The First Minister said tomorrow would mark the start of a "truly amazing year" when the world's eyes would be upon Scotland with not only the Year of Homecoming and the Commonwealth Games but also the Ryder Cup and, of course, the referendum vote.
"On September 18, we will decide whether to become an independent country; that's the opportunity of a lifetime," declared Mr Salmond.
"It's a precious thing; to be able to debate and decide our own future through a civic and democratic process.
"Let's ensure that the debate over the next nine months is a constructive one; where we respect each other's views regardless of how passionately we hold our own."
In his message, filmed at the National Library of Scotland, he also urged Scots to ensure they took the chance to think about the sort of country they wanted Scotland to become.
"Let's not wake up on the morning of September 19 next year and think to ourselves what might have been. Let's wake up on that morning filled with hope and expectation; ready to build a just and prosperous nation."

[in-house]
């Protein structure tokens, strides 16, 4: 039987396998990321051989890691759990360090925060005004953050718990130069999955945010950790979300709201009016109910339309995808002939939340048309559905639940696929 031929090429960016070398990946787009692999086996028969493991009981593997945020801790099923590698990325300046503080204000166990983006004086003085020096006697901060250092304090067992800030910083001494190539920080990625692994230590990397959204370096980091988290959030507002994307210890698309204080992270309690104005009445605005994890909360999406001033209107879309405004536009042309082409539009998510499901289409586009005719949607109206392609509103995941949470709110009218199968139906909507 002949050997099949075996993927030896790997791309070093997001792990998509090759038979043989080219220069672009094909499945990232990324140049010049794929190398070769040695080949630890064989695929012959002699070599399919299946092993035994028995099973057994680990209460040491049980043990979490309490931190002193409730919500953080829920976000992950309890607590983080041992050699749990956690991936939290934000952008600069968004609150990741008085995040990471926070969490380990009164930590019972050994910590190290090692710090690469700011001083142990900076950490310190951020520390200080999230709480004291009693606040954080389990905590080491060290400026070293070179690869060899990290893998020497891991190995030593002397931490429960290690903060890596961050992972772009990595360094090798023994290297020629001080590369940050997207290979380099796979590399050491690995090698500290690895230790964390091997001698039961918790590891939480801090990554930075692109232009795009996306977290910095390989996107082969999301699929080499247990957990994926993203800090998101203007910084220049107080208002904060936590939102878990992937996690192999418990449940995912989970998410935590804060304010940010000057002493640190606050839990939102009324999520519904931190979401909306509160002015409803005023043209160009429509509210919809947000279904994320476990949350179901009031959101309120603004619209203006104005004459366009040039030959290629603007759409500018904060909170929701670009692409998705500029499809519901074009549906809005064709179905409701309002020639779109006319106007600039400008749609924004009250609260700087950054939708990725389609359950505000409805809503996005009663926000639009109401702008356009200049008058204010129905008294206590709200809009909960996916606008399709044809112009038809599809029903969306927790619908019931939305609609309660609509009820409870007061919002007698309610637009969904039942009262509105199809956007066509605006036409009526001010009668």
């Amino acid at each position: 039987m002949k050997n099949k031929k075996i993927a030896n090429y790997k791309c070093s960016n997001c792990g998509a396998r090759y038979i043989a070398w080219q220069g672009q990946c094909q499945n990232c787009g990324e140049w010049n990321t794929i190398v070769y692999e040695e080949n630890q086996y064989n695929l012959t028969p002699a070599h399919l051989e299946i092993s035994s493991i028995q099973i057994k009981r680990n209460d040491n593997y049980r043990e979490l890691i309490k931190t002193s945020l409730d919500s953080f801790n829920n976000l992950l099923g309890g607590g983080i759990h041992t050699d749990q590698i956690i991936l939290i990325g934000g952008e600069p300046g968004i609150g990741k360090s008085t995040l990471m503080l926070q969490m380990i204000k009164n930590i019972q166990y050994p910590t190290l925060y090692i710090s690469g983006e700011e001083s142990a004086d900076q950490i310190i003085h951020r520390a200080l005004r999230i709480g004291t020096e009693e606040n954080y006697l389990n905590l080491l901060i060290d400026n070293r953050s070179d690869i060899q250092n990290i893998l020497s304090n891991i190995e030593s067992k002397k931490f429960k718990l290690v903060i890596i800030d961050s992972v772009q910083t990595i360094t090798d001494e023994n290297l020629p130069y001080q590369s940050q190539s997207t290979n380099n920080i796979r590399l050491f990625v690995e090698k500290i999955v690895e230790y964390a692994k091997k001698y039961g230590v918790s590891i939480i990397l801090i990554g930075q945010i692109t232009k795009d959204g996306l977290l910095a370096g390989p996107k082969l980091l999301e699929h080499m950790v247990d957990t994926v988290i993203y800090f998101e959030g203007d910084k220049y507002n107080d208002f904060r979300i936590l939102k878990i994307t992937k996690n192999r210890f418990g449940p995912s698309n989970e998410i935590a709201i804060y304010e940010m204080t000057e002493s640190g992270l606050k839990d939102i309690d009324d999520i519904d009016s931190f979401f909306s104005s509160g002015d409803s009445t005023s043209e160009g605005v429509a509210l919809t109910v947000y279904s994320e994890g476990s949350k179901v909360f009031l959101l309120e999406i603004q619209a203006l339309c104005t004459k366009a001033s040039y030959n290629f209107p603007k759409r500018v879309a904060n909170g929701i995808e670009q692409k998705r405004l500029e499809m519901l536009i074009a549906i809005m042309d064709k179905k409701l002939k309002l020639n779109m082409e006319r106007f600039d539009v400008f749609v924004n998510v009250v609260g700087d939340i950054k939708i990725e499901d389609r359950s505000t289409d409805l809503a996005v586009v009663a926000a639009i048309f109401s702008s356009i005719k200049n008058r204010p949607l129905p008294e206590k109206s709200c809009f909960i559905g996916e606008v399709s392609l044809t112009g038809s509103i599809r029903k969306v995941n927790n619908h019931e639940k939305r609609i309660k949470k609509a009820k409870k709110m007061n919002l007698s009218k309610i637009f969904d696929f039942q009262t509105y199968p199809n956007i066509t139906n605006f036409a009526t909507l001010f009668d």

Mr Salmond said there were many reasons for independence but that at the heart of that vision was one fundamental point: that the best people to take decisions about Scotland's future must be the people who have lived and worked in Scotland.
Willie Rennie, the Scottish LibDem leader, said he was hopeful 2014 would be a good year economically, saying he was "also confident we'll reaffirm Scotland's place in the United Kingdom family of nations".
Johann Lamont, the Scottish Labour leader, stressed how Glasgow 2014 was an opportunity to "showcase a different kind of city and a different kind of Scotland; one that is modern, outward-looking and confident".